The Effect of Kiwi on Blood Pressure, Endothelial Function, Antioxidant Capacity and Gene Expression

This study has been completed.
Sponsor:
Collaborator:
University of Oslo
Information provided by:
Oslo University Hospital
ClinicalTrials.gov Identifier:
NCT00948363
First received: July 27, 2009
Last updated: April 18, 2011
Last verified: April 2011
  Purpose

The purpose of this study is to determine whether the intake of kiwi fruits will reduce systolic and diastolic blood pressure compared to intake of apples. The investigators hypothesize that the increased intake lutein or other components in the kiwi fruit will enhance nitric oxide bioavailability and lead to vascular relaxation.


Condition Intervention
Hypertension
Other: Kiwi fruits
Other: Apple

Study Type: Interventional
Study Design: Allocation: Randomized
Endpoint Classification: Efficacy Study
Intervention Model: Parallel Assignment
Masking: Single Blind (Outcomes Assessor)
Primary Purpose: Treatment
Official Title: The Effect of Kiwi on Blood Pressure, Endothelial Function, Antioxidant Capacity and Gene Expression in Mildly Hypertensive Subjects

Resource links provided by NLM:


Further study details as provided by Oslo University Hospital:

Primary Outcome Measures:
  • Blood pressure [ Time Frame: 8 weeks ] [ Designated as safety issue: No ]

Secondary Outcome Measures:
  • Endothelial function [ Time Frame: 8 weeks ] [ Designated as safety issue: No ]

Enrollment: 118
Study Start Date: August 2009
Study Completion Date: December 2010
Primary Completion Date: December 2010 (Final data collection date for primary outcome measure)
Arms Assigned Interventions
Active Comparator: Kiwi fruits Other: Kiwi fruits
Daily intake of 3 kiwi fruits for 8 weeks
Other Name: Kiwi fruits
Placebo Comparator: Apple Other: Apple
Daily intake of 1 apple (equivalent in energy) for 8 weeks
Other Name: Apple

Detailed Description:

An interesting finding in the Oslo Antioxidant Study was that intake of 3 kiwi fruits reduced blood pressure in a clinical significant manner compared to controls. The mechanism for the blood pressure reducing effect of kiwi or the responsible components are not elucidated. However, plasma lutein levels and antioxidant capacity measured by the ferric reducing antioxidant power was increased in the kiwi group. Moreover, gene expression was also altered by the increased intake of kiwi.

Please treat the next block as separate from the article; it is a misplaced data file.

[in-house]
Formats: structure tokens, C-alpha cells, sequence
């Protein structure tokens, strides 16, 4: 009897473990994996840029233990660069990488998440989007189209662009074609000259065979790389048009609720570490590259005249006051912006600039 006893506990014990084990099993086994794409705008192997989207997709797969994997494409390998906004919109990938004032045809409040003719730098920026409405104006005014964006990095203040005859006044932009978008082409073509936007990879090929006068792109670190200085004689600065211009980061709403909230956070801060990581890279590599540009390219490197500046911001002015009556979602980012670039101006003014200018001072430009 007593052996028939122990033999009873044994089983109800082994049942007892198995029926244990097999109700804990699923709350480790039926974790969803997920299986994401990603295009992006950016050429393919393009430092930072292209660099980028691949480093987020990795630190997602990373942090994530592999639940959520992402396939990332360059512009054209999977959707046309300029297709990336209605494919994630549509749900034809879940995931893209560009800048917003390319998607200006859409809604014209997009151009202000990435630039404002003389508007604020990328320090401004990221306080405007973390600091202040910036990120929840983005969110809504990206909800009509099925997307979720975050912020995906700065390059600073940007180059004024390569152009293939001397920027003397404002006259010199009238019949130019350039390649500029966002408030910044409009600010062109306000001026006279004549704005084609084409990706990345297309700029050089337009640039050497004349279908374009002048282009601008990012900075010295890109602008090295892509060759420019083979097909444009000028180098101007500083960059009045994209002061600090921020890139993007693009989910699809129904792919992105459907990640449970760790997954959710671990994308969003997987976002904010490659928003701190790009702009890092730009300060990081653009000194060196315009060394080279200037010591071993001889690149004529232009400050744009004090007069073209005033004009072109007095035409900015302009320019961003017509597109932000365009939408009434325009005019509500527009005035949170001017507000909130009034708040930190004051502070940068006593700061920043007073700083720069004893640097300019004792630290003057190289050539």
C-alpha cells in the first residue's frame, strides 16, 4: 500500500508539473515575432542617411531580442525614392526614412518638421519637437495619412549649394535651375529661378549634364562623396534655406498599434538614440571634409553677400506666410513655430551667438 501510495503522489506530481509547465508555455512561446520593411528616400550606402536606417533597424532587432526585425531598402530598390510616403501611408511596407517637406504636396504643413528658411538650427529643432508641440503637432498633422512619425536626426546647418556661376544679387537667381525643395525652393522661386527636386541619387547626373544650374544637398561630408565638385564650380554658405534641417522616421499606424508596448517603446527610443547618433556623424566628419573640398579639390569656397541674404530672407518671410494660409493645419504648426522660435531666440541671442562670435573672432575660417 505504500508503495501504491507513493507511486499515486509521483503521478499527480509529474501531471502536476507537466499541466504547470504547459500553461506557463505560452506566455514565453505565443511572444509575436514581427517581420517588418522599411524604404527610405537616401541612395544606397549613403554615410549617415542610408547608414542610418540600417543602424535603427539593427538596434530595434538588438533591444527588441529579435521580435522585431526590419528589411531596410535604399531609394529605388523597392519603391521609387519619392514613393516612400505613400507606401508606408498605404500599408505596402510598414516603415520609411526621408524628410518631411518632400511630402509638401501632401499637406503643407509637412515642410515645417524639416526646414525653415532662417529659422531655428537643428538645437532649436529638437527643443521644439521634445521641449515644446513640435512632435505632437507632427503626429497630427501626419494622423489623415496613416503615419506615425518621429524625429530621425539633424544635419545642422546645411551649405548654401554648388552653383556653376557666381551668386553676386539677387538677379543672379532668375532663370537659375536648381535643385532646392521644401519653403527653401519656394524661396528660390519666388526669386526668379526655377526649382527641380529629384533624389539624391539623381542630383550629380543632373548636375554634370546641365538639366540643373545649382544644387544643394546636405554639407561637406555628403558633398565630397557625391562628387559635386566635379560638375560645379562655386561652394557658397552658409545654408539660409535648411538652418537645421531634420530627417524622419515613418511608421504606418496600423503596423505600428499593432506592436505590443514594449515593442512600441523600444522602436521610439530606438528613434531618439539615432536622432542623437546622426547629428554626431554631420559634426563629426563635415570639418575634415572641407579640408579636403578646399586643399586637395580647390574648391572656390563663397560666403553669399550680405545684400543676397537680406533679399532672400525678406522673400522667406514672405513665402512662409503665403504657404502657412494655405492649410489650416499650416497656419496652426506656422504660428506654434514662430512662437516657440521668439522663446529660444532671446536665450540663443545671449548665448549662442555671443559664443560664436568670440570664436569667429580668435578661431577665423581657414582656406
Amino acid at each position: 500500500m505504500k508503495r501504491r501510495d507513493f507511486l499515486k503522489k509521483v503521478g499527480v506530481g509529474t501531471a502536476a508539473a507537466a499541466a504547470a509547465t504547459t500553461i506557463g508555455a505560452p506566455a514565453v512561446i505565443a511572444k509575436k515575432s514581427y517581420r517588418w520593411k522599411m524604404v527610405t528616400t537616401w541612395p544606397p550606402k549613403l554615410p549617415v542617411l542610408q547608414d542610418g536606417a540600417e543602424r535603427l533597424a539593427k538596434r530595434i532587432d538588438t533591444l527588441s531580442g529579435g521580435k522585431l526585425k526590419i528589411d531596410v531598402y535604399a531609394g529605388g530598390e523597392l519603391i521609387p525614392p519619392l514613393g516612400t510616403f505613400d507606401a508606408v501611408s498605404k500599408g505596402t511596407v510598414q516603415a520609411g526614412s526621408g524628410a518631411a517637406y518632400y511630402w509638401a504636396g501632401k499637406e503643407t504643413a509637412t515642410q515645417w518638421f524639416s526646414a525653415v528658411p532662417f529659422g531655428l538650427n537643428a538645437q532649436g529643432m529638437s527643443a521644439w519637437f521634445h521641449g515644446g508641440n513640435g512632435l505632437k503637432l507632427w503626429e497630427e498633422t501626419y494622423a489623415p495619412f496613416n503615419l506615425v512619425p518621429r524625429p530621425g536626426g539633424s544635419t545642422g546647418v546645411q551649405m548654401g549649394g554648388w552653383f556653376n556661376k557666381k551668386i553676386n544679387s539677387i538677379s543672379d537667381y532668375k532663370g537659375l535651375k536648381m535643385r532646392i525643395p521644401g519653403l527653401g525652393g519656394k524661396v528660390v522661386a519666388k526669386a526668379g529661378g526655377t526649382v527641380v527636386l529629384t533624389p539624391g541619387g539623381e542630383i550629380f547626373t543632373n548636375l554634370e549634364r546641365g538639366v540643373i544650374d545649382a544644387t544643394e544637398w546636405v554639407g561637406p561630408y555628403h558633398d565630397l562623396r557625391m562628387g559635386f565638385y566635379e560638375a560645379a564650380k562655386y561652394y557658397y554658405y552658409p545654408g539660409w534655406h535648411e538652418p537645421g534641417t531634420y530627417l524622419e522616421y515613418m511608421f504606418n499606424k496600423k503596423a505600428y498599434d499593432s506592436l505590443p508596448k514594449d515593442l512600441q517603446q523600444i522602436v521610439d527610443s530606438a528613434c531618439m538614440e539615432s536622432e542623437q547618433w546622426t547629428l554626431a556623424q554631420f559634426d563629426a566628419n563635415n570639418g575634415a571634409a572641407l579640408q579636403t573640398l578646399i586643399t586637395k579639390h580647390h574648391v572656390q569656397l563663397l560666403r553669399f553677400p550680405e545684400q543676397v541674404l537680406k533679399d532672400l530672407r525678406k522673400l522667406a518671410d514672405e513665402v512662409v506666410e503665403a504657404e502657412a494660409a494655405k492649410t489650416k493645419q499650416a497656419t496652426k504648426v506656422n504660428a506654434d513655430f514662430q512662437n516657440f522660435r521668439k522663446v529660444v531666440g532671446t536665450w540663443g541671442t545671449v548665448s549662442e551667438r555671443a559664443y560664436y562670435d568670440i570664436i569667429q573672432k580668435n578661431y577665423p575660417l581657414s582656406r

Eligibility

Ages Eligible for Study:   35 Years to 69 Years
Genders Eligible for Study:   Both
Accepts Healthy Volunteers:   Yes
Criteria

Inclusion Criteria:

  • Systolic blood pressure 130-159 mmHg
  • Diastolic blood pressure 85-99 mmHg
  • Body mass index <35 kg/m2

Exclusion Criteria:

  • Systolic blood pressure >160 mmHg or <129 mmHg
  • Diastolic blood pressure >100 mmHg or <84 mmHg
  • Current use or need for blood pressure lowering medication
  • Symptomatic cardiovascular disease, diabetes, renal dysfunction, psychiatric disorder, pregnancy or lactation, history of obesity surgery.
  Contacts and Locations
Please refer to this study by its ClinicalTrials.gov identifier: NCT00948363

Locations
Norway
Department of Preventive Cardiology
Oslo, Norway, 0407
Oslo University Hospital
Oslo, Norway, 0407
Sponsors and Collaborators
Oslo University Hospital
University of Oslo
Investigators
Principal Investigator: Serena Tonstad, Professor Preventive Cardiology, Oslo University Hospital
  More Information

No publications provided

Responsible Party: Professor Serena Tonstad, Oslo University Hospital, Preventive Cardiology
ClinicalTrials.gov Identifier: NCT00948363     History of Changes
Other Study ID Numbers: 1335
Study First Received: July 27, 2009
Last Updated: April 18, 2011
Health Authority: Norway: Ethics Committee
Norway: Norwegian Institute of Public Health

Keywords provided by Oslo University Hospital:
Kiwi fruits
Blood pressure
Endothelial function
Antioxidant capacity

Additional relevant MeSH terms:
Hypertension
Vascular Diseases
Cardiovascular Diseases
Antioxidants
Molecular Mechanisms of Pharmacological Action
Pharmacologic Actions
Protective Agents
Physiological Effects of Drugs

ClinicalTrials.gov processed this record on April 17, 2014